Chinese authorities have fined the former operator of Manga Bank, which was one of the largest pirated Japanese manga websites in the world, for illegally providing the content.
Major Japanese publisher Kadokawa Corp. made the announcement on July 14 alongside other groups, including the Content Overseas Distribution Association (CODA), an anti-piracy organization, which also promotes the global distribution of Japanese manga, music and games.
This is believed to be the first time foreign authorities have sanctioned someone for running a website that pirates manga in Japanese, according to CODA.
A man who lives in the Chinese city of Chongqing ran several manga sites, including Manga Bank, which distributed pirated versions of the works without permission from the copyright holders, according to CODA.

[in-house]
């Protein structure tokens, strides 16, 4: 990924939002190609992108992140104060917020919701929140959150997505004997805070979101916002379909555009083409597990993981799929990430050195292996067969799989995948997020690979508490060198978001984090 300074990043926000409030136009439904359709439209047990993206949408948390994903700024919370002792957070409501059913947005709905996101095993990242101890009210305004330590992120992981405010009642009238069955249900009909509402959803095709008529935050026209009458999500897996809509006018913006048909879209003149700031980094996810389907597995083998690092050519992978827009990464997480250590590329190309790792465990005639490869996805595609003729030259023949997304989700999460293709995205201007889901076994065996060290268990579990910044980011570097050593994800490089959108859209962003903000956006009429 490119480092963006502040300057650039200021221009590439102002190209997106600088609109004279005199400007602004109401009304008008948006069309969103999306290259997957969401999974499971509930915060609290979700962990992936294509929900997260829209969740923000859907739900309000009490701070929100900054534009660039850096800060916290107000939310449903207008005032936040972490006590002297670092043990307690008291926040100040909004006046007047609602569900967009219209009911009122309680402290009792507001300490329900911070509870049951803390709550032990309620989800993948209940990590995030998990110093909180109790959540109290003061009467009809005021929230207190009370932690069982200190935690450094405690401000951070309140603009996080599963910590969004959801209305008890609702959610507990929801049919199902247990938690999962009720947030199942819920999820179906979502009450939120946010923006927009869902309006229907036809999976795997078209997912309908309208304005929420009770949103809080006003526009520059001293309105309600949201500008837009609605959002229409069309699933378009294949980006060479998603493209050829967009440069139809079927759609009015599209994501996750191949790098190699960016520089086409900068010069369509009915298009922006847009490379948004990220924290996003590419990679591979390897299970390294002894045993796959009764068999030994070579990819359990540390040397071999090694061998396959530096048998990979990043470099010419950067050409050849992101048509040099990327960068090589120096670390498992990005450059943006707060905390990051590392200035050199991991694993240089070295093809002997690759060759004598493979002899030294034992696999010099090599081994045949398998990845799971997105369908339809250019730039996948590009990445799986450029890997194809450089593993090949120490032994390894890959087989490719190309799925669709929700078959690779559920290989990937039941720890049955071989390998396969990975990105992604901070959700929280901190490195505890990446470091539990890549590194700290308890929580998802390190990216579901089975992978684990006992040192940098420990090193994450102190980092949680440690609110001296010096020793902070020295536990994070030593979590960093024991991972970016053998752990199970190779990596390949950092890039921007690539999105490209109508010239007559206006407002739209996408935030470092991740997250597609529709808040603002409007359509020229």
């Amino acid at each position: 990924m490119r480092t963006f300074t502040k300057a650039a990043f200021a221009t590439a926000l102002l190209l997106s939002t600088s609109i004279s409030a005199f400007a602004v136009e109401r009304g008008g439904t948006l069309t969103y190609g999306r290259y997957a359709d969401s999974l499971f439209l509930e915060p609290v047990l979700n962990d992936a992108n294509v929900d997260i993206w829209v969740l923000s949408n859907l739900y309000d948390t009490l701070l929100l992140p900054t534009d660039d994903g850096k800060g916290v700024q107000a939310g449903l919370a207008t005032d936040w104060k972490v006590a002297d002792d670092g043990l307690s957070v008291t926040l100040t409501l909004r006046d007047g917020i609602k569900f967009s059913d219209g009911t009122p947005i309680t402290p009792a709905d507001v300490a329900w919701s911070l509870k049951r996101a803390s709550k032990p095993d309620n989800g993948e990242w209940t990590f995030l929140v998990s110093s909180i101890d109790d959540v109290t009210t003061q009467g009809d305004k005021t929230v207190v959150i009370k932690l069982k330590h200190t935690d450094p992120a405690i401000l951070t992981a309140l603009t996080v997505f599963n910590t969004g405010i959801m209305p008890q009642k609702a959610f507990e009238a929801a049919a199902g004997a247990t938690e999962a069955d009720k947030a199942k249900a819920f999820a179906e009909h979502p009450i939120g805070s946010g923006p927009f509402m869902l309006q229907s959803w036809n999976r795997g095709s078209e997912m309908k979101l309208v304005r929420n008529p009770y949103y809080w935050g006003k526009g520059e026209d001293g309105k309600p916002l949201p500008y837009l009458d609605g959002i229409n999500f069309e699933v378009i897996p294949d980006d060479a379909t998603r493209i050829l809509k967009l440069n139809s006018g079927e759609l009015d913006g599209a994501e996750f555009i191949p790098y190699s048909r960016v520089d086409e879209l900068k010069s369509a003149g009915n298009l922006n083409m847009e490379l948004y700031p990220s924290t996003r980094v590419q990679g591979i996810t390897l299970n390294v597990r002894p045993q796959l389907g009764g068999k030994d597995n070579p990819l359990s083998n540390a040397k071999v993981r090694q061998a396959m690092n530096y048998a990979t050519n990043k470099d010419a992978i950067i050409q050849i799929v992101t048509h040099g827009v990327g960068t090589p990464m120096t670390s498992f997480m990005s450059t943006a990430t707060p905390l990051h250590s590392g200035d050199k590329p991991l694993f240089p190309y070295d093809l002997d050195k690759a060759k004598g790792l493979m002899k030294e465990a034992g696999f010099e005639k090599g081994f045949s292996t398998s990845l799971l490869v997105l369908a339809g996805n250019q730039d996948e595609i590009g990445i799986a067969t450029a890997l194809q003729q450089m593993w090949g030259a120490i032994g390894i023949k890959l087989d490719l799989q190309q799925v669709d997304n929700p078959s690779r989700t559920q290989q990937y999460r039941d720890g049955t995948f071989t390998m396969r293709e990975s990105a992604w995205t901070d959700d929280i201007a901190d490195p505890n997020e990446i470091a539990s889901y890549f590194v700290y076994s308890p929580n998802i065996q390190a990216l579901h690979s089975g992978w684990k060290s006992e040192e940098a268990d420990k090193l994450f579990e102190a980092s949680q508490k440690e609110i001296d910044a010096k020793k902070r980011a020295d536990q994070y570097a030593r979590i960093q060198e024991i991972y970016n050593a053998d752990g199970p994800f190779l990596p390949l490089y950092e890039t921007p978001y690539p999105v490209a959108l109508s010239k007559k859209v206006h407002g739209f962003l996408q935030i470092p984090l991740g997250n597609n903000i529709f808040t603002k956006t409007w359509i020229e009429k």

On June 15, Chinese authorities ordered him to pay about 600,000 yen ($4,320) in fines for violating a local ordinance, according to CODA.
Manga Bank first appeared on the internet in 2019 but was shut down in 2021. The Authorized Books of Japan (ABJ), an anti-piracy body, estimates that the pirate site has cost the Japanese manga industry some $208.2 billion of yen from November 2019 to October 2021. .
Dozens of overseas pirate manga sites have sprung up in recent years, even after Mangamura, one of Japan’s biggest manga piracy sites, shut down in 2018.
The publishing industry lost about 1 trillion yen in 2021 to pirate manga sites, according to the ABJ.